Ringing in the ears and hearing loss affect one out of every five Americans including teenagers. Wearing earplugs at concerts and turning down earbud volumes can help reduce your risk.
Tinnitus is a medical term for the illusion of sound, often described as ringing in the ears, where there is none. For some it sounds like whooshing, roaring, hissing, clicking or buzzing. Tinnitus is not a disease, is actually a symptom of an auditory system problem.
The two types of tinnitus are:
- subjective (only you can hear the sounds)
- objective (noises others can hear, less common type)
Severe tinnitus can make hearing, working and sleeping difficult.
Scientists have yet to agree upon the exact way the brain's neural circuits (networks of brain cells) create the perception of sound where it doesn't exist.
The noises may sound like ringing, roaring, buzzing, whistling, clicking, whooshing, or humming. It may be soft or loud and in one or both ears.
It is not known exactly what causes tinnitus. Health conditions that might be the cause of tinnitus include:
- Hearing loss in older people
- Exposure to loud noises
- Ear and sinus infections
- Heart or blood vessel problems
- Meniere's disease
- Brain tumors
- Hormonal changes in women
- Thyroid problems
- Certain medicines
See your healthcare provider if you think you have tinnitus. Your health care provider will need to know all of your medical conditions and the medications you are taking. He or she will check to see if anything is blocking ear canal.
Your health care provider might perform the following tests to understand and diagnose the cause of your symptoms:
- audiology/audiometry tests for hearing loss
- CT scan
Living With Tinnitus
It can be difficult and stressful coping with tinnitus. People with tinnitus often find it hard to focus on tasks and sleeping is often disrupted. You might find some strategies to make the noise less noticeable, to help you relax, or to fall asleep at night, which can lessen the impact of tinnitus on your life.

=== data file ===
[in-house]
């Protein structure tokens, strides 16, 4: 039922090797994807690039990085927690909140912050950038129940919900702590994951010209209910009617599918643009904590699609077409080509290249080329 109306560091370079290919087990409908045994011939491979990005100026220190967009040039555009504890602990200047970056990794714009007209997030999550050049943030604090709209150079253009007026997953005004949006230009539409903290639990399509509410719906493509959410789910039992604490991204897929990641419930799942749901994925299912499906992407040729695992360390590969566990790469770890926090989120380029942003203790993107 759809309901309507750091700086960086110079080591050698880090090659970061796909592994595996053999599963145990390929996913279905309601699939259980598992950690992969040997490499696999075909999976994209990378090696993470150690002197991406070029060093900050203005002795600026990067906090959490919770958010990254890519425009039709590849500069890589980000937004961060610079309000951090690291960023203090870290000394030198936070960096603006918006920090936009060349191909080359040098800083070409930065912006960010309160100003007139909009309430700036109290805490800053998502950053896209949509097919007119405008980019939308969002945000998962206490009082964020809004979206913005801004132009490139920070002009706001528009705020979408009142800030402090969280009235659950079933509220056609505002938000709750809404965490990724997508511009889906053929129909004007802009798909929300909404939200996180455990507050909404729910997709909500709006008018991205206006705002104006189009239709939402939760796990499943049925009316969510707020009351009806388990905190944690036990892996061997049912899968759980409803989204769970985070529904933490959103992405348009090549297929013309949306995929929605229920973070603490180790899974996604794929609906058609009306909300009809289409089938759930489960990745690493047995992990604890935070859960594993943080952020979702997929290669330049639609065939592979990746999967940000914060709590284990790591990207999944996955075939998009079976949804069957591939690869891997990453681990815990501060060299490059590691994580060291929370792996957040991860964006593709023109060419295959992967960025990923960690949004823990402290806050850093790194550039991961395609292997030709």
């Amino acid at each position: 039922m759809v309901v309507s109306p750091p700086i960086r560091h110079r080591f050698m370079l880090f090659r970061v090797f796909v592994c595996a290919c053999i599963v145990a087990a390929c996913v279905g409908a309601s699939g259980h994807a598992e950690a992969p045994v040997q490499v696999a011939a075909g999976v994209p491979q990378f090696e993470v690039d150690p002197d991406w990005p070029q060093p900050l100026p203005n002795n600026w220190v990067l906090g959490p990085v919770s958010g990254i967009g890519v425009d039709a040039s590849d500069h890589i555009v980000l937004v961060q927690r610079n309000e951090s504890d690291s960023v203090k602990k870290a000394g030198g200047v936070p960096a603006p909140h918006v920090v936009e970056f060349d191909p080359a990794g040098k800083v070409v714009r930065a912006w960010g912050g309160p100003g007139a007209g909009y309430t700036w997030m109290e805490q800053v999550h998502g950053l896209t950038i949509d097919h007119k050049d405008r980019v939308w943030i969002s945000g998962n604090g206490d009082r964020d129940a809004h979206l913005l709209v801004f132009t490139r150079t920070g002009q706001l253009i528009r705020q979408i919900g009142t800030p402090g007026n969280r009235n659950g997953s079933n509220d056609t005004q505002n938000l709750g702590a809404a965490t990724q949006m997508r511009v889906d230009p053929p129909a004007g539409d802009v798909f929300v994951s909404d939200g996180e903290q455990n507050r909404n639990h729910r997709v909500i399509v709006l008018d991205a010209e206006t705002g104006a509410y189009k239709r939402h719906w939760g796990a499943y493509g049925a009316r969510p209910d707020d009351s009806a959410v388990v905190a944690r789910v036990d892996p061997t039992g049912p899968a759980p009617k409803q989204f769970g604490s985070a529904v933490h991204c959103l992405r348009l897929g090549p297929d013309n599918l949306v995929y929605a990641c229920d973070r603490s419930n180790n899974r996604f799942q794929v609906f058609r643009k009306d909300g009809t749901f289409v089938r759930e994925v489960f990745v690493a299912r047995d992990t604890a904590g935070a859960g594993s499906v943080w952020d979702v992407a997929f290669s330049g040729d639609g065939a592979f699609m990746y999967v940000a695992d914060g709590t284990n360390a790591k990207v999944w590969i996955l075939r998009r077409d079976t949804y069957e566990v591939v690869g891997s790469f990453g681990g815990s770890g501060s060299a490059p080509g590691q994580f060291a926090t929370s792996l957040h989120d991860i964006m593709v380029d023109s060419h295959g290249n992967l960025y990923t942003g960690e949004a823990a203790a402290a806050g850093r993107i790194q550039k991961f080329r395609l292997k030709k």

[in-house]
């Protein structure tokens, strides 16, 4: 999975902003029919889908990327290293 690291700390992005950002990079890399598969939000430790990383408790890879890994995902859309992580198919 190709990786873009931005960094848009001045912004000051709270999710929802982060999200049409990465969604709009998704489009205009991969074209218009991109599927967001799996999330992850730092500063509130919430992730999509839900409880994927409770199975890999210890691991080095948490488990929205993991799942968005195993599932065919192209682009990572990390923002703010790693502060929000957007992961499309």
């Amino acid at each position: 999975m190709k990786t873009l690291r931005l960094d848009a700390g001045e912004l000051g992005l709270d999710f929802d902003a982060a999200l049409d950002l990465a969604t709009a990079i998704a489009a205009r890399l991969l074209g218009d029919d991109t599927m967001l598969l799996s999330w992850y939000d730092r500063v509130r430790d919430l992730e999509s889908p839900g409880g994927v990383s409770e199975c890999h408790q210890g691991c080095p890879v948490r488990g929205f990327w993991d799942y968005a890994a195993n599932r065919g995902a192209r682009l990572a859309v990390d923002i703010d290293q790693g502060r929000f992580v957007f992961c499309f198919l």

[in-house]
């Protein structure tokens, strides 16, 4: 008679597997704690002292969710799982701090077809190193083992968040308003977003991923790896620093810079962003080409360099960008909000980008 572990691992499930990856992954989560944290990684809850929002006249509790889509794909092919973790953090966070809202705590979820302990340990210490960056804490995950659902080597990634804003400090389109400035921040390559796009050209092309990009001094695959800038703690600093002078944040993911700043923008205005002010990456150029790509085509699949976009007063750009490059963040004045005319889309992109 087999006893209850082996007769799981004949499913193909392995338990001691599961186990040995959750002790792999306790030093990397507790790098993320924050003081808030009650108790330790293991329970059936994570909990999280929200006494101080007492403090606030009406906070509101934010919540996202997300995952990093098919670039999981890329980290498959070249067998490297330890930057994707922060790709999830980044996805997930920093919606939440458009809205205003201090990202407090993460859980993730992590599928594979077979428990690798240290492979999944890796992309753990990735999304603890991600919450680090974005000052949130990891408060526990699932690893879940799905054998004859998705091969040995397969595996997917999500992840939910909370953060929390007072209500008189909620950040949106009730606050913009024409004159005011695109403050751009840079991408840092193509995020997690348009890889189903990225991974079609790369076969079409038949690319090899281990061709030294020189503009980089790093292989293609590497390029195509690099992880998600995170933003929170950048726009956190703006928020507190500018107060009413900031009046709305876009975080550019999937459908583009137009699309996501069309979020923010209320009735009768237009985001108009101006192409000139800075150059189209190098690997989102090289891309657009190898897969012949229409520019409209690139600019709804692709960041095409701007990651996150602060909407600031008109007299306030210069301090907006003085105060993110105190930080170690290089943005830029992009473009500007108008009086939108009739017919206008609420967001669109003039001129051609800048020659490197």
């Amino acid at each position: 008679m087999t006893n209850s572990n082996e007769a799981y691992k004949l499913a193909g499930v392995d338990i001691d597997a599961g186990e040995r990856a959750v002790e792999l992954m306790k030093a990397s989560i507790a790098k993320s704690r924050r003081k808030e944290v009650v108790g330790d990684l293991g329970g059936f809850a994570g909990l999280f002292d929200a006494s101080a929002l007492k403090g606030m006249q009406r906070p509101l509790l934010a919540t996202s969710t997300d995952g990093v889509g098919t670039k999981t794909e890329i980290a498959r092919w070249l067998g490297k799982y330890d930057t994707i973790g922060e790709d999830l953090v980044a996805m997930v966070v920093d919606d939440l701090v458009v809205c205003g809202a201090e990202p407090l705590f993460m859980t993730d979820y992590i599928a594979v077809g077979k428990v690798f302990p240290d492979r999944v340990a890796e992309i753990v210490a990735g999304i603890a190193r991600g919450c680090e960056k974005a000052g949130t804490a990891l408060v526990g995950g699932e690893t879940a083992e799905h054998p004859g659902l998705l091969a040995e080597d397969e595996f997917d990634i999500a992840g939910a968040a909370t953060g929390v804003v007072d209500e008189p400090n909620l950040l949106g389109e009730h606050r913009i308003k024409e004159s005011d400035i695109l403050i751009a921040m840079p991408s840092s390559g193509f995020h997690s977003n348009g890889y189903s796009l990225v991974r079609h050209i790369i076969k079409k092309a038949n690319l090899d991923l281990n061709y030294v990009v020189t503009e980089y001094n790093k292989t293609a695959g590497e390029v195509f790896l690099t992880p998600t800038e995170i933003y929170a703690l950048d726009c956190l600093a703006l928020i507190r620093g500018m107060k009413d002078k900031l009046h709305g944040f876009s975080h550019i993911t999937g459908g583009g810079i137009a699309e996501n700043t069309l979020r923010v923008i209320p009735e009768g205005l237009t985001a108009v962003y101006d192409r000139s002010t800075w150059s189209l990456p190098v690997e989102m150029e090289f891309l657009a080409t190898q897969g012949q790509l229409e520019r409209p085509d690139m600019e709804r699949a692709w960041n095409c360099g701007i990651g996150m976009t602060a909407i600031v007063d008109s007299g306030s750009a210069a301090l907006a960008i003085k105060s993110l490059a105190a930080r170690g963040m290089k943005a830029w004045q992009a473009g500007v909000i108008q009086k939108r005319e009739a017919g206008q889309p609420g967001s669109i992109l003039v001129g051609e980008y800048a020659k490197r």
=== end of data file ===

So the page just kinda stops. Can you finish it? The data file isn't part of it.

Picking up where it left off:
While stress is not considered a cause of tinnitus, it may worsen it. Finding ways to relax is an important part of learning to live with tinnitus.
Besides stress, caffeinated and alcoholic beverages and cigarette smoking may trigger or worsen symptoms.
To mask tinnitus noises, particularly at night, you might play other noises such as low-level music, fans, humidifiers, white noise machines, or other machines that make noise.
Keep earplugs with you to mask loud sounds and to protect your hearing from further damage. If possible, avoid loud places and sounds.
Sometimes a simple fix like the removal of earwax can make the symptoms go away.
Medications including antidepressants and antianxiety drugs have been used to relieve anxiety and disruption of mood, and to help patients sleep. These medications require a prescription from your health care provider and are not always effective.
Hearing aids help to control outside noises and to make tinnitus less noticeable.
Sound generators, both wearable and tabletop, mask tinnitus by playing soft, pleasant sounds.
A tinnitus masker worn like a hearing aid helps some people. It delivers low-level sound directly into the ear to cover or disguise the ear noise that is bothering you.
Tinnitus Other Treatments
Cochlear implants bypass damaged portions of the ear and send electrical signals to the auditory nerve. This treatment is sometimes used in people with severe hearing loss. It brings in outside sounds, masking tinnitus and stimulating change in neural circuits.
While there are many medications marketed to be helpful in relieving symptoms of tinnitus, none has been proven to be safe and effective in clinical trials.
Unfortunately, for some people there is no easily treated underlying condition that can make the tinnitus go away. For these people, learning to cope and ignore the sounds are the only answer.